1st down:  Lt. Gen. Michael FlynnTrump’s pick for deputy commerce secretary, Todd Ricketts, withdrew last Wednesday. The son of TD Ameritrade founder Joe Ricketts, a major GOP donor, could not easily unload his share in some of the family’s holdings, such as the Chicago Cubs.

The president’s nominee for Navy secretary, venture capitalist Philip Bilden, also cited his inability to meet the OGE ethics agreement when he pulled out in February.

Trump’s first choice for Army secretary, billionaire high-frequency trader Vincent Viola, apparently dropped out for similar reasons. When his company was planning to go public in 2014, though, it disclosed that regulators were looking into it’s trading practices. 

Michael Flynn delivers his last statement during the daily briefing at the White House in February after being removed by Mike Pence whom he lied to about his Russian contacts.  The NSC was a hotbed of dysfunction until recently when Flynn’s replacement, H.R. McMaster, finally asserted himself fully. 

Puzder’s withdrawal never got much attention because it happened just two days after Trump fired Michael Flynn as his national security adviser over his contacts with the Russian ambassador. The longtime CEO of the company that owns Carl’s Jr. was bowing to the reality that he wouldn’t have the votes to get confirmed by the Senate. 

His past employment of an undocumented housekeeper and his support for more liberalized immigration policies ultimately did more to doom his hopes in the GOP-controlled chamber than his ex-wife’s past allegations, made during an appearance on Oprah Winfrey’s show but later recanted, that he had abused and threatened her.

The vetting process became especially messy after Trump fired Chris Christie as head of the transition team just days after the election. The president was reportedly prodded by son-in-law Jared Kushner, whose father Christie had sent to jail as U.S. attorney in New Jersey. 

Katie Walsh left the White House in March for the private sector.  The deputy White House chief of staff didn’t even survive until the end of March. Katie Walsh, who had been Reince Priebus’s deputy at the Republican National Committee, abruptly left her West Wing post the week after the collapse of the president’s health-care plan in the House. 

Boris Epshteyn, who as a special assistant to the president was in charge of managing all TV appearances by White House officials, also didn’t make it until the end of the first quarter. t“Epshteyn also earned a reputation as someone who is combative and sometimes difficult to work with, even when he arrives at studios as a guest of a network. 

Gerrit Lansing gave up his job as the White House’s chief digital adviser after a month because he was unwilling to cut financial ties to a company in which he held an ownership stake, Politico reported last week:  The controversy put White House press secretary Sean Spicer in an awkward spot. As the RNC’s chief strategist, Spicer denied to Politico in mid-2016 that Lansing had any financial stake in Revv. ‘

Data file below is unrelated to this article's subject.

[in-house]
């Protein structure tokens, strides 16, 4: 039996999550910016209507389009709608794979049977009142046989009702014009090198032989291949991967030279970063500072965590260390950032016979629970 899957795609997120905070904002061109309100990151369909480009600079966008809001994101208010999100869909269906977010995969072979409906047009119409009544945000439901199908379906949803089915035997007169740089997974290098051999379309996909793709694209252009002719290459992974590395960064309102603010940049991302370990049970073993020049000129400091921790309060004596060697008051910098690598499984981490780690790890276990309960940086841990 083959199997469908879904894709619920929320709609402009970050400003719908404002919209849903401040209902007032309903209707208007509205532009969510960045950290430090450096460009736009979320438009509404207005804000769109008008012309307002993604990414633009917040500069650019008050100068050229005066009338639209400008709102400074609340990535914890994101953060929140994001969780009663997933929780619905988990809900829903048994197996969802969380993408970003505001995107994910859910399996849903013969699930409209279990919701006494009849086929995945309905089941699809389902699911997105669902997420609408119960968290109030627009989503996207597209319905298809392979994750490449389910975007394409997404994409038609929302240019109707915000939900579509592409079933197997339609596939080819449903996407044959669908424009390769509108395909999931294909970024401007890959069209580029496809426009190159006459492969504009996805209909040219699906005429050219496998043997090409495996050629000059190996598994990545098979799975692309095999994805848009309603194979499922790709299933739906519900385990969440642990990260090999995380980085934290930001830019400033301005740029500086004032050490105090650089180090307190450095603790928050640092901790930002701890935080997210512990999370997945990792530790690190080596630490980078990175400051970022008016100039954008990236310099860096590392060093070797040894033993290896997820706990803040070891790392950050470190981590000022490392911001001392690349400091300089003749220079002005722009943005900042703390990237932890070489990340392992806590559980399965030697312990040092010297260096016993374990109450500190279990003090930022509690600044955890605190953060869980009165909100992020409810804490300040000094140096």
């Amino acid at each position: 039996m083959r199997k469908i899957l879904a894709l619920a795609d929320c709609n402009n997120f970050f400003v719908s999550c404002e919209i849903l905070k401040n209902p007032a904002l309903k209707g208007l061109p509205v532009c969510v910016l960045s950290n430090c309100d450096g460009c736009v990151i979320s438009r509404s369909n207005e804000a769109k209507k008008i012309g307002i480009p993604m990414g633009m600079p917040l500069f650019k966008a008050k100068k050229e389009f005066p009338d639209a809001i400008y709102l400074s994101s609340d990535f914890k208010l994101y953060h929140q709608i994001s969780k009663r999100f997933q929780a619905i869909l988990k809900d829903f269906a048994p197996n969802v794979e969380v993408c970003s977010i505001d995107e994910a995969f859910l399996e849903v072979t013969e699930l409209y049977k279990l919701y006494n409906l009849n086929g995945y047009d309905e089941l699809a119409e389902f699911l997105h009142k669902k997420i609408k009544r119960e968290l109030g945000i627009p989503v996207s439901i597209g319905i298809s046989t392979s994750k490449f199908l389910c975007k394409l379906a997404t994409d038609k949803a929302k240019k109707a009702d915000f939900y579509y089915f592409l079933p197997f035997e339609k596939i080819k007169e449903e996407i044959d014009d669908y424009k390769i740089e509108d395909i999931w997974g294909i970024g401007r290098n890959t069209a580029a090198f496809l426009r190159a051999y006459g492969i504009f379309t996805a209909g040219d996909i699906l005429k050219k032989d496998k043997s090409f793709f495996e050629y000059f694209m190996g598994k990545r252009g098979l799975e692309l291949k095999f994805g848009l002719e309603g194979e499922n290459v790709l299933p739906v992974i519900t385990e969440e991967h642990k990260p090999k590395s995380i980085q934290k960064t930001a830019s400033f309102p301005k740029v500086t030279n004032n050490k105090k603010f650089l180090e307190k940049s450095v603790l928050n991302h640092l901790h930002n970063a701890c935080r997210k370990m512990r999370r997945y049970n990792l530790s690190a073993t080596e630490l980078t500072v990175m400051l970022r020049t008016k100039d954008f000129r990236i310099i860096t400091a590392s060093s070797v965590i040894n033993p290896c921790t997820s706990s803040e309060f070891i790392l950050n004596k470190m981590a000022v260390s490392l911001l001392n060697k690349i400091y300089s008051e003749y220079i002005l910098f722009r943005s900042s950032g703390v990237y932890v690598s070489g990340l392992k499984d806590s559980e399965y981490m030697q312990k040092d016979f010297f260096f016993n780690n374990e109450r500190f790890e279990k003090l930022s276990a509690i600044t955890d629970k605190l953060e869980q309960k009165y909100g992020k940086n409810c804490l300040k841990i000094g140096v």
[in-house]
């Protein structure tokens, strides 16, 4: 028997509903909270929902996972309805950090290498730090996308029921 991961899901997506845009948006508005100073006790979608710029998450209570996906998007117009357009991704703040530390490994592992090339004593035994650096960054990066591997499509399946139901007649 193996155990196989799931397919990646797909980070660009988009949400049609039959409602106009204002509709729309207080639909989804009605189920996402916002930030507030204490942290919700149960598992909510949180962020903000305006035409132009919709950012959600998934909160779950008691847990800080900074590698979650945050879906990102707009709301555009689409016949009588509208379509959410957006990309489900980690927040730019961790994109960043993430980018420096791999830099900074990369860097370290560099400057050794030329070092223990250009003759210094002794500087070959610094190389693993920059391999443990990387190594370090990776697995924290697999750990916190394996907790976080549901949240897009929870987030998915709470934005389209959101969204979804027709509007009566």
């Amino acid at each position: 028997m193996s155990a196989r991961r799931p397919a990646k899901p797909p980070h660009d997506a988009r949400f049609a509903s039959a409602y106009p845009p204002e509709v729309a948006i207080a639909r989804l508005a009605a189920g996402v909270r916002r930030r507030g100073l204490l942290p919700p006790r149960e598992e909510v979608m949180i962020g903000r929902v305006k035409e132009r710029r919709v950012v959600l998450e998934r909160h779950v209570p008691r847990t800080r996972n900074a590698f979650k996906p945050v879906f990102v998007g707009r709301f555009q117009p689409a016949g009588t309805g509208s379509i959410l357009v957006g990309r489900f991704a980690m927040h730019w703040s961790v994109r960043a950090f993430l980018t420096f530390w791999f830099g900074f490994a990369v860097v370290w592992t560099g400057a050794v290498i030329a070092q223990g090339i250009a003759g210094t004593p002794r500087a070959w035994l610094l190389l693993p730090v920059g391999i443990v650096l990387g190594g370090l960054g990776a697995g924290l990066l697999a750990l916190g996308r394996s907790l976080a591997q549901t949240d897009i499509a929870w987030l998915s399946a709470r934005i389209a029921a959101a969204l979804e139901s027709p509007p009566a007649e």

Anthony Scaramucci was named as the head of the Office of Public Liaison and Intergovernmental Affairs, but three weeks later it was taken away from him. The problem reportedly was the sale of his firm, SkyBridge Capital, to a division of HNA Group, a politically connected Chinese conglomerate.

Jason Miller was supposed to be White House communications director until he suddenly announced on Christmas Eve that he wanted to focus on his family instead.  Miller instead took a job at Teneo Strategy, the firm founded by former Bill Clinton loyalists which Republicans used to frequently attack.

Monica Crowley was going to oversee communications in a senior job on Trump’s National Security Council, but she was felled by a plagiarism scandal the week before Trump took office. In March, she registered with the Justice Department as a foreign agent for Ukrainian oligarch Victor Pinchuk.

Deputy national security adviser K. T. McFarland, who had been brought on by Flynn, is expected to leave her post soon to become U.S. ambassador to Singapore.  

McMaster also removed White House chief strategist Stephen K. Bannon from the principals committee as part of a shake-up.

Trump’s own pick to be the NSC’s senior director for Western Hemisphere Affairs, Craig Deare was dismissed in mid-February after word got back to the White House that he’d trashed the president and Bannon during an off-the-record event hosted by the Woodrow Wilson Center.   Deare had complained to a group of academics that senior national security aides did not have access to the president.

A senior adviser to Ben Carson was escorted out of the Housing and Urban Development department headquarters by security after someone completing his background check found a critical op-ed he wrote about Trump last fall for The Hill. Shermichael Singleton, one of Trump’s relatively few African American political appointees, had been planning a cross-country tour for Carson. 

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